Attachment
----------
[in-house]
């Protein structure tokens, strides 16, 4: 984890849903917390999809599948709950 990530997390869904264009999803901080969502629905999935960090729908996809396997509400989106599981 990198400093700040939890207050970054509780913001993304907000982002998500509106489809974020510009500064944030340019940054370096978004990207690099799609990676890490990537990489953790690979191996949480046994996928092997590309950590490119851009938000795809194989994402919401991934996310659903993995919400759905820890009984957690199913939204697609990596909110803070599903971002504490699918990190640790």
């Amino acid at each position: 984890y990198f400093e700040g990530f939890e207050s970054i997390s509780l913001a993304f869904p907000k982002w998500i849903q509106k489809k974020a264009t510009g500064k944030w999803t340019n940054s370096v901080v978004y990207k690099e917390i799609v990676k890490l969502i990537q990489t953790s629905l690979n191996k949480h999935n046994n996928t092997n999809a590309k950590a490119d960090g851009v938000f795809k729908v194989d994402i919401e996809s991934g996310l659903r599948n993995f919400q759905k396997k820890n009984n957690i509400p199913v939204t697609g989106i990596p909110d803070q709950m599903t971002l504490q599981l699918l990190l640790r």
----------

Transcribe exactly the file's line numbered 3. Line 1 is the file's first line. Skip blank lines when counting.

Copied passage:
């Amino acid at each position: 984890y990198f400093e700040g990530f939890e207050s970054i997390s509780l913001a993304f869904p907000k982002w998500i849903q509106k489809k974020a264009t510009g500064k944030w999803t340019n940054s370096v901080v978004y990207k690099e917390i799609v990676k890490l969502i990537q990489t953790s629905l690979n191996k949480h999935n046994n996928t092997n999809a590309k950590a490119d960090g851009v938000f795809k729908v194989d994402i919401e996809s991934g996310l659903r599948n993995f919400q759905k396997k820890n009984n957690i509400p199913v939204t697609g989106i990596p909110d803070q709950m599903t971002l504490q599981l699918l990190l640790r």